By Zoë West, Second Year Sociology
Perhaps lesser known than frontman Jake Ewald's first (now disbanded) project Modern Baseball, his second project Slaughter Beach, Dog explores a whole new pathway into the indie rock scene. Straying away from his roots in one of the most iconic bands of the midwestern-emo sphere, Ewald and the band have produced five studio albums, with their 2017 project Birdie being one of my personal all-time treasured albums. Certainly, no shoes have been left unfilled.
Soon upon arrival, one could only witness that the floor of SWX was looking out of its usual character. Usually covered in sticky-shoed clubgoers, the venue was instead filled with an unsurprising amount of meticulously styled Mullets and Rough Trade totes, all anticipating a night of enthralling acoustic melodies and harmonicas.
The brilliant Mo Troper lay the first stone (or song even) of the night, with his unique power-pop creations electrifying the stage. The Portland-based rocker also laid down one of the surprising themes of the night – gratitude. Both acts throughout their performances never failed to express their genuine gratitude towards the crowd, bringing an unspoken rapport between both parties and reminding me why live music is so special.
After meeting a few familiar faces in the caged smoking area of SWX during the break, the sting from of the ten-pound double I had paid for at the bar moments ago faded away. Slaughter Beach, Dog took to the stage, and with it the attention of us Carhartt-covered fans.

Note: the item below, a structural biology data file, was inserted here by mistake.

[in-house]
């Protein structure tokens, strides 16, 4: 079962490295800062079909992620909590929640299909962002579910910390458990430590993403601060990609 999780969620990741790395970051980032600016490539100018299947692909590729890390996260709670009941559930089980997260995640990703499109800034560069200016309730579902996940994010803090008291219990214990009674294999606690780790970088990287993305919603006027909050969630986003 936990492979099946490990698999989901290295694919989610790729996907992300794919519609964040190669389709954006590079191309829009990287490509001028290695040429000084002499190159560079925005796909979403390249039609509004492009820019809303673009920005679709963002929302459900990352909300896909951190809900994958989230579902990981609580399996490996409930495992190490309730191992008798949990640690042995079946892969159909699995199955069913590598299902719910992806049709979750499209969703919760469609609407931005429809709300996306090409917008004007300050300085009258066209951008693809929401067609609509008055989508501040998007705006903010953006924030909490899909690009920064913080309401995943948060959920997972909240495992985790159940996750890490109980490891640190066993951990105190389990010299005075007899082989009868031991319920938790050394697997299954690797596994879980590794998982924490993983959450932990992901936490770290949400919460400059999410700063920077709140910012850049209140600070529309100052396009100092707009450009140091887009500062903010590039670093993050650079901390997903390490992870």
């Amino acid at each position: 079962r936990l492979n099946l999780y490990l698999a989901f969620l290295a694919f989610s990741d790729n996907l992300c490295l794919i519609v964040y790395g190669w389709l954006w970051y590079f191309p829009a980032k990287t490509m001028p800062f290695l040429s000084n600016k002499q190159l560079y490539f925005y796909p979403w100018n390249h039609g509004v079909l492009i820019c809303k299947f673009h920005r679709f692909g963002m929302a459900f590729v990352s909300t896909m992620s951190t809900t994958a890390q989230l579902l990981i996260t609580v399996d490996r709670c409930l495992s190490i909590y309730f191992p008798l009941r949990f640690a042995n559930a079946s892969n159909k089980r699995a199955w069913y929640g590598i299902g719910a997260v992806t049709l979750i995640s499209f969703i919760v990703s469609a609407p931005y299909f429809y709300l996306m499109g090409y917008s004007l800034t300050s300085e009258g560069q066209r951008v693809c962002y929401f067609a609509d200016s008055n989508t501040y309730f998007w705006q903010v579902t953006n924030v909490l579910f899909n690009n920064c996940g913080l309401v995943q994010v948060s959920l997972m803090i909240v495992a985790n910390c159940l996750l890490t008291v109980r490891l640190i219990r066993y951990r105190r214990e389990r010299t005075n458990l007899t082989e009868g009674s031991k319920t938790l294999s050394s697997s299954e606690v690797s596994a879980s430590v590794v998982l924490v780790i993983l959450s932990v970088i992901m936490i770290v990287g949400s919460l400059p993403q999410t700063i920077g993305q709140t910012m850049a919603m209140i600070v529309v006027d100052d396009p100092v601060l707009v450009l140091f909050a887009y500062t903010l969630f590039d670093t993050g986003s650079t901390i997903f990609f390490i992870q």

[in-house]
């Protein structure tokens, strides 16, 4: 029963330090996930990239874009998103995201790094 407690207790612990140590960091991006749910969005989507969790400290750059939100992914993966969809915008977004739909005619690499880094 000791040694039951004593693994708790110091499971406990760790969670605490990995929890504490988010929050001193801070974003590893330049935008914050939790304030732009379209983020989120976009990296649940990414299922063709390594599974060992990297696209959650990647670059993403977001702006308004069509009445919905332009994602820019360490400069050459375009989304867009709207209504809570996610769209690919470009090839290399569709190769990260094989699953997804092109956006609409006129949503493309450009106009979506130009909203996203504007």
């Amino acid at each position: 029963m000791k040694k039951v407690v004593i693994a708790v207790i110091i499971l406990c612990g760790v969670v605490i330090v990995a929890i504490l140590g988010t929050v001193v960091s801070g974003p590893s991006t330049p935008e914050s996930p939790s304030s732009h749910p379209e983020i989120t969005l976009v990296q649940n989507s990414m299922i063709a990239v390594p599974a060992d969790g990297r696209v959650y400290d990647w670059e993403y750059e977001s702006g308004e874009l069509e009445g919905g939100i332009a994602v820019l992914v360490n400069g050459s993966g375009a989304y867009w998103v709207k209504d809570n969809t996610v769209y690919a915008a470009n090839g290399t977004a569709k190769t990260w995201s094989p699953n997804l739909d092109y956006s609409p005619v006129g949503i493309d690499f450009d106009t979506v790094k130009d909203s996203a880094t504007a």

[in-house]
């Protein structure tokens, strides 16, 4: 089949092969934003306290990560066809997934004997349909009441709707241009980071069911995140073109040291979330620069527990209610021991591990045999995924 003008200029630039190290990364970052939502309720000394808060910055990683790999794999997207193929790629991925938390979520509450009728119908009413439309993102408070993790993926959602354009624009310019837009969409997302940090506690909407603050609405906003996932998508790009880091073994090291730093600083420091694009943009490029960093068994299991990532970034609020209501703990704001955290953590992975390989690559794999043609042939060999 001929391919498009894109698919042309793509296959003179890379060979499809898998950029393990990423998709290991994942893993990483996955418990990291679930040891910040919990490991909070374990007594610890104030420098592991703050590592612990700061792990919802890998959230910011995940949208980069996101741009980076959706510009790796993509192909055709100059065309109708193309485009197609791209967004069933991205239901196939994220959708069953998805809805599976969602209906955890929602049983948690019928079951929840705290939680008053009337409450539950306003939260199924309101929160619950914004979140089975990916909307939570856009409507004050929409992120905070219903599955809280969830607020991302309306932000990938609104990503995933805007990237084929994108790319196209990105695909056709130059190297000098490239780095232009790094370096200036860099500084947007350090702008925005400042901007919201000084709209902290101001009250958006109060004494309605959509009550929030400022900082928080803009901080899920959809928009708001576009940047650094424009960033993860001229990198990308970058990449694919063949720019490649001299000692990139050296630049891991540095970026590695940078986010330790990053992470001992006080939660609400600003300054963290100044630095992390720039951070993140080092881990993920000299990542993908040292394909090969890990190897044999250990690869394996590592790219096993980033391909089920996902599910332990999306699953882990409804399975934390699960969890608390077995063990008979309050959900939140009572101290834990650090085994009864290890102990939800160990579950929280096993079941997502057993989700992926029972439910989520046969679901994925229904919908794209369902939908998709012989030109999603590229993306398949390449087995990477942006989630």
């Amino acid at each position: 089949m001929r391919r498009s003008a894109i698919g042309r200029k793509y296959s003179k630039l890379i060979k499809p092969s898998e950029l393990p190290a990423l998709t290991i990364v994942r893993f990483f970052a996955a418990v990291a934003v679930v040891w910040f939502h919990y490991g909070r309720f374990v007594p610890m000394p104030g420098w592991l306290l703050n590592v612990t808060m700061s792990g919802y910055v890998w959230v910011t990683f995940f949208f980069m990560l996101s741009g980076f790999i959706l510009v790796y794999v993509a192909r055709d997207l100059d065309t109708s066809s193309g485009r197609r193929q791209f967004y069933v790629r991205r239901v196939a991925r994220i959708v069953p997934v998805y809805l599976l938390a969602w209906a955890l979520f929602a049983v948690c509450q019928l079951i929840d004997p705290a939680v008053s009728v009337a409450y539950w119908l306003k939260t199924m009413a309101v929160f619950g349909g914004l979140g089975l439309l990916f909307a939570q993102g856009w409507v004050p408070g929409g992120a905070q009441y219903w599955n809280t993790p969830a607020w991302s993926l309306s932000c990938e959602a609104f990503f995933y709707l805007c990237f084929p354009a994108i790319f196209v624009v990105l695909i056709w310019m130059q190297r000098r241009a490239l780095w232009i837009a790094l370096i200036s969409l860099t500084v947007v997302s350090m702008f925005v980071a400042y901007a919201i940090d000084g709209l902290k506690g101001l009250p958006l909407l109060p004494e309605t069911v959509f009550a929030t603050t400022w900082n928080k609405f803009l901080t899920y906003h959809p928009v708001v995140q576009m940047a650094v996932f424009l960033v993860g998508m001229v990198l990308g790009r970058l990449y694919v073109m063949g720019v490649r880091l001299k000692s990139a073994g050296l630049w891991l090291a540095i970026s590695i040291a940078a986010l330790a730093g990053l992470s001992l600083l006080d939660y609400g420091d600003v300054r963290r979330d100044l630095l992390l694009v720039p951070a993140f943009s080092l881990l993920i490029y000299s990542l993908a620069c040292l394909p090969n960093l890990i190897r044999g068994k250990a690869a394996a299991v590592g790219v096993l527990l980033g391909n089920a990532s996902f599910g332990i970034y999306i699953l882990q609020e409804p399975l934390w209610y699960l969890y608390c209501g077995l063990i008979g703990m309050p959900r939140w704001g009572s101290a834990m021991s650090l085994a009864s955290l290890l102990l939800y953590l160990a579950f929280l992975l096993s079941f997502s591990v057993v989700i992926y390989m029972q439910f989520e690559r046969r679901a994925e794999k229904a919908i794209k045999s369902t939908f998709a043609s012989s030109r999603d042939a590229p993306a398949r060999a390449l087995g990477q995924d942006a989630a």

Although the performance focused on celebrating Slaughter Beach, Dog’s most recent album, Crying, Laughing, Waving, Smiling, the band managed to strike a perfect equilibrium between the fresher sounds and old favourites. Even with the newer material being less familiar, the five-piece did not disappoint.
An excited cheer erupted from the crowd as the first guitar strums of the band's most successful track ‘Acolyte’ rung out, a poetic love song about ‘Annie’, a recurring character within the band's broad discography. Nursing me through many emotional nights in my late teens, this song was undeniably my personal highlight of the performance. With the heartfelt profession of ‘Annie, I want you to marry me/ We’ll wait a few years/ I don’t mean to frighten you/ I just wanna be clear’’ within the first verse being one of my favourite odes of all time, it felt as if a hole in my heart I didn’t know would need filling on a rainy night in October, was in fact filled. In harmony, the crowd recited the rest of the story back to the band, with a beholden smile emerging on Ewald’s face (and some tears on mine).
Ewald didn’t fail to tap into the culture and humour of the British crowd he was performing to, jokingly relaying his experience at the local Wetherspoons – unsurprisingly earning an excited hosanna from the crowd.
After closing the night with an explosive rendition of ‘104 degrees’ , the crowd erupted into a thunderous encore chant, reeling the band back for another three ballads. They wrapped up the night with ‘At the Moonbase’, and what felt like a karaoke rendition of ‘Your Cat’, the crowd chanting along with one of the most anticipated tracks on the setlist.
Throughout the whole performance, I could only describe it as feeling like a hug – Ewald’s lyricism and vocal encapsulates you like you’re sitting with a familiar friend on an early morning, hearing tales of love and heartbreak. Overall, if you ever get the chance to catch the 5 piece, I wouldn’t hesitate for a second to watch them at work: you’re bound to leave feeling warmer than you did walking in.
Featured Image: Jake Paterson
Have you listened to Slaughter Beach, Dog?